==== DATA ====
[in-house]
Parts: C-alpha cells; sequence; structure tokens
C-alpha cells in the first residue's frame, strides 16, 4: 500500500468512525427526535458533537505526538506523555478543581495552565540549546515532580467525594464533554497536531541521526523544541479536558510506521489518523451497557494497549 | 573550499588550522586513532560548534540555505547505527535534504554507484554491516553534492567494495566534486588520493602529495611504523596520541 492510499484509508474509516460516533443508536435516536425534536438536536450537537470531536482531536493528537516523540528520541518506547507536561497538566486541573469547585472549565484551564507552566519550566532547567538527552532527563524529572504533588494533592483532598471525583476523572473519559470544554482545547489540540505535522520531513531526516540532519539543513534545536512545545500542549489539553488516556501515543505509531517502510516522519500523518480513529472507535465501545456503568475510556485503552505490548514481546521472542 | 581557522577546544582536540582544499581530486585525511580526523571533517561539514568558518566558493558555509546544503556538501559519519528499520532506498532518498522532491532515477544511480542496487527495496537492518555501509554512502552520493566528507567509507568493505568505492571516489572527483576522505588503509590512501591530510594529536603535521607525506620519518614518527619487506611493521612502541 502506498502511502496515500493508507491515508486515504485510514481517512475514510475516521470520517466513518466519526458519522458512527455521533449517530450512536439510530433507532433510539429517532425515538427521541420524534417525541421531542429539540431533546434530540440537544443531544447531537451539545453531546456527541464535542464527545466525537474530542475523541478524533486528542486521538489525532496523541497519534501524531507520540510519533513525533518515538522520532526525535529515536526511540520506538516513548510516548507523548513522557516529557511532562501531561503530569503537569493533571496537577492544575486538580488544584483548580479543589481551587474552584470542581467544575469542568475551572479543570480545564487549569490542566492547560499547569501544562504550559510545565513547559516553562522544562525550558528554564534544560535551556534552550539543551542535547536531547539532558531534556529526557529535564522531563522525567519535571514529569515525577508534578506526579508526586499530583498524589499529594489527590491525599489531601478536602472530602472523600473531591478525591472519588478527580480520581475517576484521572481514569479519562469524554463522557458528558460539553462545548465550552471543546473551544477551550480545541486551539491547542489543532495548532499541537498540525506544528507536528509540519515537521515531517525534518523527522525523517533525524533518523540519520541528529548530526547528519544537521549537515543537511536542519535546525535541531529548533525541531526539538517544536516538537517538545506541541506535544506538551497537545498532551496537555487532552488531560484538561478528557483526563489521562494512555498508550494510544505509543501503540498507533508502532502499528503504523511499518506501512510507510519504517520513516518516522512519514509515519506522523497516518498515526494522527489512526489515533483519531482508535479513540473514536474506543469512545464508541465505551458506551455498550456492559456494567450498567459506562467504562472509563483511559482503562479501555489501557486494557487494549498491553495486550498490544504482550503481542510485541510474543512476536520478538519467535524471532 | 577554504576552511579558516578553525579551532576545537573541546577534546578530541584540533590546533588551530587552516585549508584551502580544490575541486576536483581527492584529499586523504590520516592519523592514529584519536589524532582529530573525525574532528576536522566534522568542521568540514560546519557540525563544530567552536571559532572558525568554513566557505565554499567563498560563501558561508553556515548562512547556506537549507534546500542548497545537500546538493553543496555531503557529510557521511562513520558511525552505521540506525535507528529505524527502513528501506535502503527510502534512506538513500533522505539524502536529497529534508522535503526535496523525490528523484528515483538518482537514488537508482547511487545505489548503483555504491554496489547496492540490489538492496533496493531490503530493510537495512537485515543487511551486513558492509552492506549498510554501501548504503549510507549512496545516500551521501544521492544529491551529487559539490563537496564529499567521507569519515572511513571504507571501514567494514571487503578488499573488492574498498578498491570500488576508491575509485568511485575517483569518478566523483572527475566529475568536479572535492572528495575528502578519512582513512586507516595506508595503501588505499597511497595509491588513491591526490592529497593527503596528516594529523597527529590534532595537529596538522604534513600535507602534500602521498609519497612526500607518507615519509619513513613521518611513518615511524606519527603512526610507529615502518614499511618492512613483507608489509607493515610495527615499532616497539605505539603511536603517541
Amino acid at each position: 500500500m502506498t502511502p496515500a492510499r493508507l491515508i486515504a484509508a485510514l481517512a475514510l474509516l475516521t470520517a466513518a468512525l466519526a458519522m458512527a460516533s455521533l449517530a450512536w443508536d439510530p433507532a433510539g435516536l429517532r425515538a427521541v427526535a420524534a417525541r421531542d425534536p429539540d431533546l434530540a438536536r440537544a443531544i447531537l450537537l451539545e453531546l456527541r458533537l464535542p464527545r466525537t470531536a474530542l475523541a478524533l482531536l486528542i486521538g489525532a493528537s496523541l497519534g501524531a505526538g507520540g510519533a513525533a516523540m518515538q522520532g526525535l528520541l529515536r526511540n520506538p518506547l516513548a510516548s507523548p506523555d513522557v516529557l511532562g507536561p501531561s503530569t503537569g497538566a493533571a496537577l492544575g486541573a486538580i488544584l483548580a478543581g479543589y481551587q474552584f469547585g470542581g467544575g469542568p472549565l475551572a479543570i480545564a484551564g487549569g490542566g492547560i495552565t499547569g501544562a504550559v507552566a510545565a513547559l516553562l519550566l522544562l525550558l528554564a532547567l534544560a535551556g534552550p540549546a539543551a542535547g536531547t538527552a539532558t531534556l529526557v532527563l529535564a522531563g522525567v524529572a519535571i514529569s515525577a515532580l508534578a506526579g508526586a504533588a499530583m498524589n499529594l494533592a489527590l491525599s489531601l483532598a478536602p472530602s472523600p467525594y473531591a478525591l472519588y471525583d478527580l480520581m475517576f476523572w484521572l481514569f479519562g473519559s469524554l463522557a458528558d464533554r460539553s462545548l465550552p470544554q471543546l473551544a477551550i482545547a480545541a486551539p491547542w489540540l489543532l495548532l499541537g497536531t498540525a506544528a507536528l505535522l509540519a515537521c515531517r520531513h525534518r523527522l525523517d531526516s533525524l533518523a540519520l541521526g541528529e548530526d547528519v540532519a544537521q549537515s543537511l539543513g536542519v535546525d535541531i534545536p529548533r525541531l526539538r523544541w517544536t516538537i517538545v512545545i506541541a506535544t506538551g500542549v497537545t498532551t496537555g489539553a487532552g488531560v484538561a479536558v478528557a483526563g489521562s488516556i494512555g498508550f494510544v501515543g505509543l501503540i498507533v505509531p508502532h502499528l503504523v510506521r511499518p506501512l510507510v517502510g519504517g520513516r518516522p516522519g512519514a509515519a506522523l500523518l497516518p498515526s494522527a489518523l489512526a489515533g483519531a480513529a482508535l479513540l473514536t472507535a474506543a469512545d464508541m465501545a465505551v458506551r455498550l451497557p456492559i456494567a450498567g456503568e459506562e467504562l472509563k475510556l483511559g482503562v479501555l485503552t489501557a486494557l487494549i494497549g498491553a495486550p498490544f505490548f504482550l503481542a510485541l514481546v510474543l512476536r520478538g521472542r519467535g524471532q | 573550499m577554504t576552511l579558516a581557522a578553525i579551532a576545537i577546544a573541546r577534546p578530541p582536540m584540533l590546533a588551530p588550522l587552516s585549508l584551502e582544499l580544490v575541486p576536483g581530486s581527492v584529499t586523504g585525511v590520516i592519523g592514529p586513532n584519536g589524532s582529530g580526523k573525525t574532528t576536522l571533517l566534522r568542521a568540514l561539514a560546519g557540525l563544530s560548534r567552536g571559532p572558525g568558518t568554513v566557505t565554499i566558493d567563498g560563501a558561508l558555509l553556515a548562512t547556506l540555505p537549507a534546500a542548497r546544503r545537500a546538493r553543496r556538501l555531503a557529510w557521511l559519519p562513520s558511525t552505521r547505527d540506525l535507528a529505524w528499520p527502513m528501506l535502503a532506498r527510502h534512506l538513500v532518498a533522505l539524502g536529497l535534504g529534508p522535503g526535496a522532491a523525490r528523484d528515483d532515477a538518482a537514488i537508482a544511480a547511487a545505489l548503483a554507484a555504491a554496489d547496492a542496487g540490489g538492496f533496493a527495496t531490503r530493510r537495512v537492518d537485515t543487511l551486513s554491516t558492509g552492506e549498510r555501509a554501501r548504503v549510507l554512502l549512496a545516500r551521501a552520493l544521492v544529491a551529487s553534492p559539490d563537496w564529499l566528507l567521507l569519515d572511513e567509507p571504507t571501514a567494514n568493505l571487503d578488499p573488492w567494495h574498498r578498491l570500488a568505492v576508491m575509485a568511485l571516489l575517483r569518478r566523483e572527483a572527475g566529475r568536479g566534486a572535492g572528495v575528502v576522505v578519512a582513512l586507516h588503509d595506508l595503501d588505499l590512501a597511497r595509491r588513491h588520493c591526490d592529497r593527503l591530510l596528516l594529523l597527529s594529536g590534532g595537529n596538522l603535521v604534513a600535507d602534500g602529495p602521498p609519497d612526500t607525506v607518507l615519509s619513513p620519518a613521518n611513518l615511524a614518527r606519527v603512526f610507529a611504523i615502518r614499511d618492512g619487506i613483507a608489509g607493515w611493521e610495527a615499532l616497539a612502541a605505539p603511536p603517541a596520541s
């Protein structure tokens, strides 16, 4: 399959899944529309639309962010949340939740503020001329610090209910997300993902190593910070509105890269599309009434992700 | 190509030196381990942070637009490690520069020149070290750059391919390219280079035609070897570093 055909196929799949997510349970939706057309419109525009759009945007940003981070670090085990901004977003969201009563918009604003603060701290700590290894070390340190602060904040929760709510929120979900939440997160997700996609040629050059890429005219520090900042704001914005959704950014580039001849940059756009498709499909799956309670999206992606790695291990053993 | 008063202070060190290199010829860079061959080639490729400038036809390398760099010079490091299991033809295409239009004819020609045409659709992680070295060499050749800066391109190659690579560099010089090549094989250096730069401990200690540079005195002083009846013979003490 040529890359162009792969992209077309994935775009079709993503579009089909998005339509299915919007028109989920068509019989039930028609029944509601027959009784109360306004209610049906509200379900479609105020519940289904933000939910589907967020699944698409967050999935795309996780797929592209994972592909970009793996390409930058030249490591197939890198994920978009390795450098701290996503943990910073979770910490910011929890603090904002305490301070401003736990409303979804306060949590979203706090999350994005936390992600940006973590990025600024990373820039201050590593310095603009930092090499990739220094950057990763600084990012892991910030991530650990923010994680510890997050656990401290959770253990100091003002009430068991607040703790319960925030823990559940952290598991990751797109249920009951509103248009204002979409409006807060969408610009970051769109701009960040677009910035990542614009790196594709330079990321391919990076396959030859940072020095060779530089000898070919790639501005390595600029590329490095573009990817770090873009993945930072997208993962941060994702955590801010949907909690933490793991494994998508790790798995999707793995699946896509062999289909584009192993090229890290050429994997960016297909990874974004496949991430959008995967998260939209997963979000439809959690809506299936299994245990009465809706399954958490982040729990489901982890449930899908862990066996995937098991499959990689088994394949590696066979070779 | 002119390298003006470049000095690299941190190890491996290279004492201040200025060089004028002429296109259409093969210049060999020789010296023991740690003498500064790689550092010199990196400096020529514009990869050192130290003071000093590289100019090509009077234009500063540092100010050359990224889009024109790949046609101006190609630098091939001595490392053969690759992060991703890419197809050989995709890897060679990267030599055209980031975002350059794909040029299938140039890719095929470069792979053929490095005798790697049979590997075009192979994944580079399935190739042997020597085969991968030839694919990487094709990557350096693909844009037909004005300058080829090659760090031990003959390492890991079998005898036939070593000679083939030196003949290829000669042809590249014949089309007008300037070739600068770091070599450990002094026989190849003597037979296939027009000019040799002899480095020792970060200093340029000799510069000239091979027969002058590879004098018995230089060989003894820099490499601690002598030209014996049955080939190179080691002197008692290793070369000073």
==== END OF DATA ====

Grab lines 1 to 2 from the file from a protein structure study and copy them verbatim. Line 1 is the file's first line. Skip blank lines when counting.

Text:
[in-house]
Parts: C-alpha cells; sequence; structure tokens